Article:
Wednesday, July 13, 2011

Ethical woodworking?

How can a hobby such as woodworking be ethical?

Well, for me it is not really considered a hobby. Its actually something close to spiritual, but that is a topic for another post. Any pursuit will have costs and impacts associated with it; consider the impact of riding off-road motorcycles or the acreage and feed requirements of keeping horses. Even using computers involves lots of toxic materials, shipping parts across the globe and back, and so on.

Once the initial impact of creating metal tools is considered, there is very little other waste. There is no electricity created and burned, no fuel burned, no batteries filling a landfill. True, wetstones and frame saw blades might be purchased from time to time, but compared to other activities, woodworking has very little waste.

What waste there is, in the form of sawdust and shavings, is rather valuable in its own right. Both my home and my shop are heated using wood stoves. Cardboard is viewed as a precious resource in winter here, and wood shavings are the best of all for getting a fire going. Sawdust is valuable both as a mulch for plants and to create firestarters with wax.

Living inside a National Forest, I am all too aware of the problems with logging. It might seem paradoxical to be ecology minded while also utilizing wood products - however, I have also seen that truly sustainable harvesting of forests is not only possible, but is essential for forest health. Overcrowded forests are not healthy; just as a forest benefits from predators controlling an exploding deer population, so selective harvesting of trees helps ensure forest health. Its possible to fell, split, and process small trees directly for woodworking, and this is my aim whenever possible. When its not, local species are preferred. Here in the Pacific NW, we have rampant growth of alder - a beautiful hardwood widely considered a "weed" tree. We also have copious quantities of cedar, douglas fir, and hemlock... all excellent materials for various projects.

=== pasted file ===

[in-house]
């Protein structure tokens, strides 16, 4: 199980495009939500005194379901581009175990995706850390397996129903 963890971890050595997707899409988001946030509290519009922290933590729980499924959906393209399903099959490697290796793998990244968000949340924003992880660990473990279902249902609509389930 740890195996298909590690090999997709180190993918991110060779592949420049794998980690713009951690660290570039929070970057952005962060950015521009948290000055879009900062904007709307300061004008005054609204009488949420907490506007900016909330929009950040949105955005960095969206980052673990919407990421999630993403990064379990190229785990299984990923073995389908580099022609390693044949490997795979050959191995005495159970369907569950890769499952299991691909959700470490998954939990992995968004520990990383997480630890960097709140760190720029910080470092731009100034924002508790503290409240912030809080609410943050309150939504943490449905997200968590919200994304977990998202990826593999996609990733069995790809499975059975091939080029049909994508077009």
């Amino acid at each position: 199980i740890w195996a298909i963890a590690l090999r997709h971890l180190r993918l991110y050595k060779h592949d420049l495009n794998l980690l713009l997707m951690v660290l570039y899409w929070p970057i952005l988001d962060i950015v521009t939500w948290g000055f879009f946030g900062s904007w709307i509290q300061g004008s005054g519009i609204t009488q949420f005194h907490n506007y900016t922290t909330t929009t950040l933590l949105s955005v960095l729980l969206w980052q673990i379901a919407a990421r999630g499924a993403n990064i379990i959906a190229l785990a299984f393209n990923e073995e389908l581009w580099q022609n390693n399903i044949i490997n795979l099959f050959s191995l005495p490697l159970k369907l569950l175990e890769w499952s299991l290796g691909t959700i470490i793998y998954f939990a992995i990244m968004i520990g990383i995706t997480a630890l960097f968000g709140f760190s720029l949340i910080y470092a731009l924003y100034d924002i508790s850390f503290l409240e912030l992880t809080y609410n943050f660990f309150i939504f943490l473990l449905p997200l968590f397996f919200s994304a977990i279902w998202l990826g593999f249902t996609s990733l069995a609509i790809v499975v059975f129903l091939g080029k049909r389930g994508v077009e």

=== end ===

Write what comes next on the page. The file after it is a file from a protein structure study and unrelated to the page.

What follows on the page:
The very act of woodworking with hand tools brings about an ethical mindset. Conservation of material (its expensive!) is important. Care of tools is also important. You do not want to replace a $300 plane after carelessly dropping it or letting it rust. At the same time, if creating projects for others, great care is necessary to ensure the end product will last for generations.

Its taken me many years to realize that people understood many of life's issues hundreds or thousands of years ago, and it is to me an exciting honor to connect with other woodworkers through the ages by tracing their footsteps, feeling the same sensations in my hands as they did, viewing trees as they did, and hopefully, on occasion, thinking the same thoughts they did.

A final thought regarding the durability of this work: I would like to create woodcraft using tools similar to those my grandfather used.  At the same time, I would like for my grandchildren to end up using my tools.  This is simply not possible with most pursuits, especially computers and other high-tech fields such as the one my daughter's father is employed in.  The longevity of the tools, techniques, and artifacts of woodworking are the very essence of sustainability in every sense of the word.

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